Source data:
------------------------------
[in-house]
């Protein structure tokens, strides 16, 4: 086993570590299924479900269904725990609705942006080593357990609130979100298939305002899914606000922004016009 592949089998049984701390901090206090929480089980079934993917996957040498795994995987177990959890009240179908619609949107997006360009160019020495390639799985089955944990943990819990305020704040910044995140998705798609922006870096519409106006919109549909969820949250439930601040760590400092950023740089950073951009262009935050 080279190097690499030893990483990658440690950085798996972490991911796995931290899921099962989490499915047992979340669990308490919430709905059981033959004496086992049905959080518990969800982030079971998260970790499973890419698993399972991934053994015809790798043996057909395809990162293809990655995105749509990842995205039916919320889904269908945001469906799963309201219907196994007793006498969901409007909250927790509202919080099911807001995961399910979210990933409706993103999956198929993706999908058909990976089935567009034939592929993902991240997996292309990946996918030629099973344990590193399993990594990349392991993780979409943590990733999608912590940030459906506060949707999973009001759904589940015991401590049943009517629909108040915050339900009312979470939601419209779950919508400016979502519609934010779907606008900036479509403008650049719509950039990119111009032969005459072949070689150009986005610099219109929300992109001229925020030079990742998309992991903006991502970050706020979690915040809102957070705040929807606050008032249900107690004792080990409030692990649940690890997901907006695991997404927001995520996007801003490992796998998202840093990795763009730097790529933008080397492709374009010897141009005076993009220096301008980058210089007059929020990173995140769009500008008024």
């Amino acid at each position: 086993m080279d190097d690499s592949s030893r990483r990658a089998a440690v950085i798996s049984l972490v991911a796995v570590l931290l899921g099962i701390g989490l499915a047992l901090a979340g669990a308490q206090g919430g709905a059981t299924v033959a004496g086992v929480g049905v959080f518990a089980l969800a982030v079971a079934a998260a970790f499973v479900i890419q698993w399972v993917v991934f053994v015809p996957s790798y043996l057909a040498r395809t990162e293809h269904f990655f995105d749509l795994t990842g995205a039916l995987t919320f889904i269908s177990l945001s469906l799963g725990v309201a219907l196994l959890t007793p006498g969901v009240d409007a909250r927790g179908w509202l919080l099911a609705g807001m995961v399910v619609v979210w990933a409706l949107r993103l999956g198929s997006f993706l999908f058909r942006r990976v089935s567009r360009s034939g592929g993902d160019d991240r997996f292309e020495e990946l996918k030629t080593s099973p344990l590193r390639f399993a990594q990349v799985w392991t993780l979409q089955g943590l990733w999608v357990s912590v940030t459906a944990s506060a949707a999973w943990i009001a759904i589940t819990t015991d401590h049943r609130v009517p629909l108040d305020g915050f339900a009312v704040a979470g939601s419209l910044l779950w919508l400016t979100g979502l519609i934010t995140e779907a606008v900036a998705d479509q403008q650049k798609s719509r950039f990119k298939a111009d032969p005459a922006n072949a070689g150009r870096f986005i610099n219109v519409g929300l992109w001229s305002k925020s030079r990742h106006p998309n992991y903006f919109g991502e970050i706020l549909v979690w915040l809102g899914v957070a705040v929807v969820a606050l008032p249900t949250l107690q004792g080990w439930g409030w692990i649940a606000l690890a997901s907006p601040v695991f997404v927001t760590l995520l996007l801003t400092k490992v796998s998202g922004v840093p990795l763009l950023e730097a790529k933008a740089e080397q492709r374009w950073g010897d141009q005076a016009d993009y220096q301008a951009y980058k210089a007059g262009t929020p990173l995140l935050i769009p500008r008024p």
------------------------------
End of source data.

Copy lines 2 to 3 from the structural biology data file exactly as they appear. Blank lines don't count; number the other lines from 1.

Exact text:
């Protein structure tokens, strides 16, 4: 086993570590299924479900269904725990609705942006080593357990609130979100298939305002899914606000922004016009 592949089998049984701390901090206090929480089980079934993917996957040498795994995987177990959890009240179908619609949107997006360009160019020495390639799985089955944990943990819990305020704040910044995140998705798609922006870096519409106006919109549909969820949250439930601040760590400092950023740089950073951009262009935050 080279190097690499030893990483990658440690950085798996972490991911796995931290899921099962989490499915047992979340669990308490919430709905059981033959004496086992049905959080518990969800982030079971998260970790499973890419698993399972991934053994015809790798043996057909395809990162293809990655995105749509990842995205039916919320889904269908945001469906799963309201219907196994007793006498969901409007909250927790509202919080099911807001995961399910979210990933409706993103999956198929993706999908058909990976089935567009034939592929993902991240997996292309990946996918030629099973344990590193399993990594990349392991993780979409943590990733999608912590940030459906506060949707999973009001759904589940015991401590049943009517629909108040915050339900009312979470939601419209779950919508400016979502519609934010779907606008900036479509403008650049719509950039990119111009032969005459072949070689150009986005610099219109929300992109001229925020030079990742998309992991903006991502970050706020979690915040809102957070705040929807606050008032249900107690004792080990409030692990649940690890997901907006695991997404927001995520996007801003490992796998998202840093990795763009730097790529933008080397492709374009010897141009005076993009220096301008980058210089007059929020990173995140769009500008008024």
């Amino acid at each position: 086993m080279d190097d690499s592949s030893r990483r990658a089998a440690v950085i798996s049984l972490v991911a796995v570590l931290l899921g099962i701390g989490l499915a047992l901090a979340g669990a308490q206090g919430g709905a059981t299924v033959a004496g086992v929480g049905v959080f518990a089980l969800a982030v079971a079934a998260a970790f499973v479900i890419q698993w399972v993917v991934f053994v015809p996957s790798y043996l057909a040498r395809t990162e293809h269904f990655f995105d749509l795994t990842g995205a039916l995987t919320f889904i269908s177990l945001s469906l799963g725990v309201a219907l196994l959890t007793p006498g969901v009240d409007a909250r927790g179908w509202l919080l099911a609705g807001m995961v399910v619609v979210w990933a409706l949107r993103l999956g198929s997006f993706l999908f058909r942006r990976v089935s567009r360009s034939g592929g993902d160019d991240r997996f292309e020495e990946l996918k030629t080593s099973p344990l590193r390639f399993a990594q990349v799985w392991t993780l979409q089955g943590l990733w999608v357990s912590v940030t459906a944990s506060a949707a999973w943990i009001a759904i589940t819990t015991d401590h049943r609130v009517p629909l108040d305020g915050f339900a009312v704040a979470g939601s419209l910044l779950w919508l400016t979100g979502l519609i934010t995140e779907a606008v900036a998705d479509q403008q650049k798609s719509r950039f990119k298939a111009d032969p005459a922006n072949a070689g150009r870096f986005i610099n219109v519409g929300l992109w001229s305002k925020s030079r990742h106006p998309n992991y903006f919109g991502e970050i706020l549909v979690w915040l809102g899914v957070a705040v929807v969820a606050l008032p249900t949250l107690q004792g080990w439930g409030w692990i649940a606000l690890a997901s907006p601040v695991f997404v927001t760590l995520l996007l801003t400092k490992v796998s998202g922004v840093p990795l763009l950023e730097a790529k933008a740089e080397q492709r374009w950073g010897d141009q005076a016009d993009y220096q301008a951009y980058k210089a007059g262009t929020p990173l995140l935050i769009p500008r008024p």